Review: The best password managers for PCs, Macs, and mobile devices
6 local and cloud-based password managers make passwords stronger and online life easier for Windows, Mac, iOS, Android, BlackBerry, and Windows Phone users
If you're more concerned about the security of your password vault than mobile clients and device synchronization, you'll be pleased to know that KeePass supports multiple authentication methods by default. KeePass database files can be locked by a combination of password, key file, and Windows user account. With a key file stored on removable media such as a USB thumb drive, two-factor authentication can be used to secure access to your critical passwords.
The biggest downside to KeePass is complexity. Getting all of the advanced functionality offered by the competition will require quite a bit of research, setup, and maintenance. While KeePass is a great solution for fans of open source, maximum flexibility, and free software, it is certainly not as straightforward as some of the cloud-based services listed here.
LastPass may be the most popular password manager in this review, due to a rich set of features, support for a wide range of mobile platforms, and straightforward licensing, not to mention aggressive marketing. Unlike KeePass, LastPass is decidedly cloud-centric, using its own cloud service to store user information and synchronize data.
LastPass offers a free and premium pricing tier for consumers, with the premium service costing just $1 per month. Users of the free edition get many of the basics you'd expect from a cloud-based service, including plug-in support for multiple browsers, anywhere access, and even support for multifactor authentication using Google Authenticator on an Android or iOS device or Microsoft Authenticator on Windows Phone. Mobile device support requires a premium account but includes support for iOS, Android, BlackBerry, and Windows Phone. Even some mobile browsers such as Dolphin and Firefox Mobile work with LastPass Premium to automate username and password entry. Finally, premium users get access to the LastPass support team, rather than being relegated to the user forums.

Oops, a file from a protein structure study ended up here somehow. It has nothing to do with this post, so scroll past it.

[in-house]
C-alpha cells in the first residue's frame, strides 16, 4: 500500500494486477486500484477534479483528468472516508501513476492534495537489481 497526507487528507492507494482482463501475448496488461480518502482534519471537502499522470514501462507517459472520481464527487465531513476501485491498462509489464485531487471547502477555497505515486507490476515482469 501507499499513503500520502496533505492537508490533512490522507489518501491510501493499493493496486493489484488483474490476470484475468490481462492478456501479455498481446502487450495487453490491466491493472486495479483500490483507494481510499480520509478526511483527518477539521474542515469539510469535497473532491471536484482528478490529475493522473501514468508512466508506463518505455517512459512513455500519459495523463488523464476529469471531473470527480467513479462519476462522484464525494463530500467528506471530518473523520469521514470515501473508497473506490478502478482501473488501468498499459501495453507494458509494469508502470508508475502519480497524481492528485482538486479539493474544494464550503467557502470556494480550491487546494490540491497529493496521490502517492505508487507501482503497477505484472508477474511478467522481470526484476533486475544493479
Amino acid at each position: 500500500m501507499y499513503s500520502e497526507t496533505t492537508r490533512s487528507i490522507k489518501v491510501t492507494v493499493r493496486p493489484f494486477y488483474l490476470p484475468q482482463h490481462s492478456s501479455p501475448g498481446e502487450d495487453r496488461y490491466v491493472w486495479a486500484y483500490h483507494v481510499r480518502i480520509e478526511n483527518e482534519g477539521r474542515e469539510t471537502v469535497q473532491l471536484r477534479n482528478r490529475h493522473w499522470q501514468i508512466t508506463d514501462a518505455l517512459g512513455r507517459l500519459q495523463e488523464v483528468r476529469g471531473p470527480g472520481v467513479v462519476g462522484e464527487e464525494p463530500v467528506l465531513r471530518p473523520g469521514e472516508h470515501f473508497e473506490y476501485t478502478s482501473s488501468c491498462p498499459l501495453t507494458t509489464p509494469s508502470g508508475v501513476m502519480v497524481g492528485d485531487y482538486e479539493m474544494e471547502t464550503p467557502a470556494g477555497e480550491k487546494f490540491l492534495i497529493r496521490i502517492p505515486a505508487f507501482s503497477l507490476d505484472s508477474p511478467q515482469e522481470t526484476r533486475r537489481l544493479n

LastPass offers handy functionality for sharing accounts with friends and family. The free service allows you to selectively share account login information with other LastPass users, allowing them to authenticate to individual Web applications using your information, without giving them direct access to your passwords. Premium account subscribers get access to a Family Folder, a feature that lets you specify exactly which login information to share with up to five other LastPass users.
Desktop support for LastPass is somewhat confusing. Downloading the basic installer for Windows provides browser plug-ins, an import tool (for migrating from another password vault or spreadsheet), and a shortcut to the LastPass Web app. Premium subscribers also have access to LastPass for applications, which provides increased utility by allowing you to automatically log into desktop applications such as Skype or a corporate VPN client.
LastPass is a cloud-centric password manager with an abundance of features and mobile clients.